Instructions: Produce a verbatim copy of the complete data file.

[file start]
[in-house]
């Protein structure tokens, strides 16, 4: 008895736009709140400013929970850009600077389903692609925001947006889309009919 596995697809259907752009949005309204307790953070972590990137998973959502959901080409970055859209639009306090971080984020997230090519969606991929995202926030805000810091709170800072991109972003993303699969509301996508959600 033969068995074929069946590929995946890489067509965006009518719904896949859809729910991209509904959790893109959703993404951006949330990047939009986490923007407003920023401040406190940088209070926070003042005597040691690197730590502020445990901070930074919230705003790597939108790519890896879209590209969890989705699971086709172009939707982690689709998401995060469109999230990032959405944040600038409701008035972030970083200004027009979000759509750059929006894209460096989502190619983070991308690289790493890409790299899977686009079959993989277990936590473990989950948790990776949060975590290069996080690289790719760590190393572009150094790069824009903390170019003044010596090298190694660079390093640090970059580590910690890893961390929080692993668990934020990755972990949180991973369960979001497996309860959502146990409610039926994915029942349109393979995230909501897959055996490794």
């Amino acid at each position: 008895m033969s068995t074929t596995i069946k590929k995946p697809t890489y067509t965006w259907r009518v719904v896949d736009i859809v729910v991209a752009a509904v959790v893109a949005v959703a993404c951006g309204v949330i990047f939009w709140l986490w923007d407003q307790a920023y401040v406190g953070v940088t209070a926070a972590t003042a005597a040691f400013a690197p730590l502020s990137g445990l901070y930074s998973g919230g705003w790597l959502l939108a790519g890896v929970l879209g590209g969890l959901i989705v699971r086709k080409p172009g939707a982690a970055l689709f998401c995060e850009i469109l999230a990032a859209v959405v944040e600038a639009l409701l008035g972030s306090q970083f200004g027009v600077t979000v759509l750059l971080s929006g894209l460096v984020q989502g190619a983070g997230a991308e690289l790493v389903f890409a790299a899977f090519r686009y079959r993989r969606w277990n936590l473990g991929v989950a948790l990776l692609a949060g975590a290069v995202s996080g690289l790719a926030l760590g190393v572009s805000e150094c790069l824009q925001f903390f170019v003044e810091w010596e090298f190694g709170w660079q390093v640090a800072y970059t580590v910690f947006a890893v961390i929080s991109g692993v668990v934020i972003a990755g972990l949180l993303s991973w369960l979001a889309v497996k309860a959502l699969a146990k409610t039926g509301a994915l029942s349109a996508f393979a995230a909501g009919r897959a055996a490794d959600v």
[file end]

[in-house]
């Protein structure tokens, strides 16, 4: 008895736009709140400013929970850009600077389903692609925001947006889309009919 596995697809259907752009949005309204307790953070972590990137998973959502959901080409970055859209639009306090971080984020997230090519969606991929995202926030805000810091709170800072991109972003993303699969509301996508959600 033969068995074929069946590929995946890489067509965006009518719904896949859809729910991209509904959790893109959703993404951006949330990047939009986490923007407003920023401040406190940088209070926070003042005597040691690197730590502020445990901070930074919230705003790597939108790519890896879209590209969890989705699971086709172009939707982690689709998401995060469109999230990032959405944040600038409701008035972030970083200004027009979000759509750059929006894209460096989502190619983070991308690289790493890409790299899977686009079959993989277990936590473990989950948790990776949060975590290069996080690289790719760590190393572009150094790069824009903390170019003044010596090298190694660079390093640090970059580590910690890893961390929080692993668990934020990755972990949180991973369960979001497996309860959502146990409610039926994915029942349109393979995230909501897959055996490794």
């Amino acid at each position: 008895m033969s068995t074929t596995i069946k590929k995946p697809t890489y067509t965006w259907r009518v719904v896949d736009i859809v729910v991209a752009a509904v959790v893109a949005v959703a993404c951006g309204v949330i990047f939009w709140l986490w923007d407003q307790a920023y401040v406190g953070v940088t209070a926070a972590t003042a005597a040691f400013a690197p730590l502020s990137g445990l901070y930074s998973g919230g705003w790597l959502l939108a790519g890896v929970l879209g590209g969890l959901i989705v699971r086709k080409p172009g939707a982690a970055l689709f998401c995060e850009i469109l999230a990032a859209v959405v944040e600038a639009l409701l008035g972030s306090q970083f200004g027009v600077t979000v759509l750059l971080s929006g894209l460096v984020q989502g190619a983070g997230a991308e690289l790493v389903f890409a790299a899977f090519r686009y079959r993989r969606w277990n936590l473990g991929v989950a948790l990776l692609a949060g975590a290069v995202s996080g690289l790719a926030l760590g190393v572009s805000e150094c790069l824009q925001f903390f170019v003044e810091w010596e090298f190694g709170w660079q390093v640090a800072y970059t580590v910690f947006a890893v961390i929080s991109g692993v668990v934020i972003a990755g972990l949180l993303s991973w369960l979001a889309v497996k309860a959502l699969a146990k409610t039926g509301a994915l029942s349109a996508f393979a995230a909501g009919r897959a055996a490794d959600v």